Can the Jays “Afford” Ryan Goins’ Lack of Offense?
H/T Keith Allison – Flickr for featured image
A common sentiment among Blue Jays fans right now is that due to Ryan Goins’ defensive prowess, the Jays can “afford” to insert him into the lineup despite his lack of offensive production. In fact, some fans are even clamoring that Goins earned the starting second base job while Devon Travis was injured, and that it is unfair that he should lose the job now.
First of all, conceptually, I believe the idea is flawed; a run saved is equal to a run scored, not worth any less or any more. Baseball is a zero-sum game. In total, Ryan Goins has been worth -0.3 fWAR in 165 games played for Toronto over the course of his career. He has contributed 13.4 runs from defense, and cost the team 33.2 runs on offense. In all, Ryan Goins’ defense has not been enough to make up for his offense.
Article over. Done. See you next time! Not actually, though; there’s a lot more to it than that. While I do not believe Ryan Goins is a major league player in general, I also object to the idea that teams should be willing to put mediocre bats in their lineup due solely to their defense.
Roughly a year ago, Jesse Wolfersberger wrote a fantastic article for The Hardball Times about The Exponential Nature of Offense. Wolfersberger posits the following:
The exponential nature of offense means a good hitter in a good lineup is worth more than that same hitter in a bad lineup. On a good offense, that hitter is more likely to come to the plate with more runners on, more likely to get driven in once he’s on base. And, the lineup turns over more often, meaning he gets more plate appearances. Not only is he more valuable to a good lineup, but he’s even more valuable to a better one – the effect builds on itself.
The Blue Jays obviously have a good lineup. Featuring some of the best hitters in baseball, the Blue Jays sit tied atop the league with the Dodgers with a 115 wRC+. So if Wolfersberger is to be believed, that means not only can we not “afford” to lose Travis’ bat, we benefit more from his bat than any other team in the league.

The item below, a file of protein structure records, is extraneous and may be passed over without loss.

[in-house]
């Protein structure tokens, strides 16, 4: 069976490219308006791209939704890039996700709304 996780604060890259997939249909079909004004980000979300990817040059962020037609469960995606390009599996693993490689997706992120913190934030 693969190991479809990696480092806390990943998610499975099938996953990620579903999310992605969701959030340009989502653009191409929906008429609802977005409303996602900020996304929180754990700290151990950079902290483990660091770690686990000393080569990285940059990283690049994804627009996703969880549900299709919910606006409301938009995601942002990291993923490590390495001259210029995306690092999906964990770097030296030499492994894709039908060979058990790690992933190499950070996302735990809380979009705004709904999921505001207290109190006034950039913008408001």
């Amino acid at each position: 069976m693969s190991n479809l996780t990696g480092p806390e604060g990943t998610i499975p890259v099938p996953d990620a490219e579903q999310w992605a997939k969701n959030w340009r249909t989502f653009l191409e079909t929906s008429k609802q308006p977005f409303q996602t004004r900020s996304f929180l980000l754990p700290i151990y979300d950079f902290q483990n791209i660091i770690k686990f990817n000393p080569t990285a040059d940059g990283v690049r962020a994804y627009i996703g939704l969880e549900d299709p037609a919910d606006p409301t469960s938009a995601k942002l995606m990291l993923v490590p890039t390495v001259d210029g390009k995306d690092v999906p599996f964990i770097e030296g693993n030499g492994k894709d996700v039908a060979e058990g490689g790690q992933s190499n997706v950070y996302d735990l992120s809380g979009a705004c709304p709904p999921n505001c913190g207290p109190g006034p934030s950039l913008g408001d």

So just how much do the Blue Jays benefit from having Travis’ bat in the lineup over Goins’? Well, to start off, let’s look at Breaking Blue’s data for Devon Travis and Ryan Goins’ expected wOBA. Travis is expected to have a .322 wOBA, whereas Ryan Goins is expected to have a .278 wOBA. That’s a difference of .044 points, or 0.0345 runs/PA as calculated by the wRAA formula; assuming 4 PA per game, this is .138 runs per game.
So, Devon Travis produces more runs per game on offense than Ryan Goins. Duh. But not only does Devon Travis produce more runs per game on offense than Ryan Goins, he also produces more plate appearances for his team. Per plate appearance this season, the Blue Jays have produced .144 runs (rounded). .144*(4*.044) Comes out to .0253 extra runs per game. Per 150 games played, that is an extra 3.8 runs, which comes out to an extra 0.4 wins coming purely from offense being exponential. That extra half win may not seem significant at first blush, but consider this: if the Blue Jays are within a half game of the playoffs in September, will it seem significant then?
However, this article is left incomplete. A topic I will not investigate in this article, but I wish to in a future article, is the exact opposite: the diminishing returns of defense. For example, I will use the Tampa Bay Rays. Asdrubal Cabrera has posted a UZR of 5.6 runs so far this year at shortstop, and Evan Longoria a mark of 4.4 runs at third base. Since they play on the same side of the infield, I believe it would be worthwhile to study if one of them is taking chances from another, not unlike the way several elite relievers can take chances from each other.
Keep a lookout for that article.